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Separate Scottish deal on GP contract defers decision on MPIG and secures QOF concessions

Scottish GPs have reached a separate agreement with the Scottish Government on changes to the GP contract, which includes the deferring of any decision about the future of the MPIG and a raft of concessions on the QOF changes proposed for 2013/14.

GPC Scotland said the deal, negotiated before any agreement has been reached on the UK-wide contract, would safeguard Scottish GPs from taking on too much extra work without being compensated, unlike the changes the Department of Health in England has threatened to impose.

However, the GPC Scotland and the Scottish Government have agreed to wait for the recommendations of the Review Body on Doctors’ and Dentists’ Remuneration before agreeing to an uplift to core funding.

Full details of the Scottish deal have yet to be released, and are expected later today. However GPC Scotland told Pulse that 77 points of from the organisational QOF domain would be moved into core funding. Any decision on the phasing out of MPIG is to be deferred for the time being, and the deal rejects some NICE proposals for new QOF work, including questionnaires for exercise in hypertension patients.

The GPC Scotland has also secured concessions over the planned hike in QOF thresholds, which will not be raised to the same extent as is expected in the rest of the UK, and quality and productivity indicators related to reducing emergency admissions will be removed in return for GPs agreeing to do risk profiling for patients with complex health needs.

GPC Scotland chair Dr Alan McDevitt said: ‘We’re going to shift some of the funding and work from organisational into core funding, 77 points’ worth. There will be no organisational domain after this in Scotland after this. There will be a new one, public health, which will have a management domain. All of the other ones will be in public health as management points, and probably another one that we have not got a name for yet but it will be about patient safety.’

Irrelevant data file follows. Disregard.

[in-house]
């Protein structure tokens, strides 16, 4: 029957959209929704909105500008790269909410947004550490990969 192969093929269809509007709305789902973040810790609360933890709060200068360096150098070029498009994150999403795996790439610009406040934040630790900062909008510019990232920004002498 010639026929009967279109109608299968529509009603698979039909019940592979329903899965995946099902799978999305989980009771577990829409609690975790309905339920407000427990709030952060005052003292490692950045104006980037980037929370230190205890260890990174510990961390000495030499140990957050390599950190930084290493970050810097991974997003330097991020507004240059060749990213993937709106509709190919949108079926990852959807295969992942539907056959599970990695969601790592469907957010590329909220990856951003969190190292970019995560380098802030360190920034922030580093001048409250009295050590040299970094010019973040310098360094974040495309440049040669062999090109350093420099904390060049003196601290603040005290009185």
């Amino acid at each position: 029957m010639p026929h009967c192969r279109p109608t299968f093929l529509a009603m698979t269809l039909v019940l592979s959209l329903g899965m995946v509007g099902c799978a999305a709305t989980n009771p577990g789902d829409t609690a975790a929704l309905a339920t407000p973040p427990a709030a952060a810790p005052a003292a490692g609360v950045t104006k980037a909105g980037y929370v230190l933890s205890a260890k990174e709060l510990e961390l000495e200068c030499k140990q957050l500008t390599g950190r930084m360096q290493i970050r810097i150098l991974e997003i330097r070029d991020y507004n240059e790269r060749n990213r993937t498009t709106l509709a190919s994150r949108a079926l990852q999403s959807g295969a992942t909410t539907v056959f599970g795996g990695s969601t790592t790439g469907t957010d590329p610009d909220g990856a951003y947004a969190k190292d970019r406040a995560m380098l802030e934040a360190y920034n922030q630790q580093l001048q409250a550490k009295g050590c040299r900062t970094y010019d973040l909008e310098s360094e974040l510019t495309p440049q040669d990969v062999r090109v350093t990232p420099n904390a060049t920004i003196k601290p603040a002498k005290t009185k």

He added: ‘With the correction factor, we have agreed to examine what that means in Scotland and what we can do with that. We have agreed to look at that over the next 18 months. There will definitely not be any change to that at the moment in Scotland.’

‘We started to try and achieve an agreement - for example the move of the organisational points into core funding is a major step towards stability of practice funding and was one of the things we wanted to achieve in the UK. That is not on offer as part of the imposition. The QP area is something we’ve been working on - these things that were going to be imposed as extra work in England as opposed to being replaced by other work in Scotland.’

He said funding lost from the QOF organisational domain would be shifted into core funding.

‘The other thing is that the Scottish Government has made it quite clear that they are going to wait for the DDRB report and will respond to that in terms of an uplift. That is quite a big thing as well. We have not negotiated that because we are waiting for the DDRB.

‘They have said they will respond to the report with an uplift, so there will be an uplift. That’s what we asked for, because we definitely want to hear the DDRB recommendation.’

Asked whether the Scottish agreement could pave the way for a negotiated UK-wide agreement, Dr McDevitt said: ‘I’d like to think it would. Our Government has agreed that it wants to help stabilise and support general practice and that this was a worthwhile aim. You’d think they [UK] would look at some of the things we’ve done and see if they would be worth doing. You are not going to achieve moving the work towards managing the most high risk patients in the community, and avoiding unnecessary hospital admissions, unless it is the kind of package that does that.’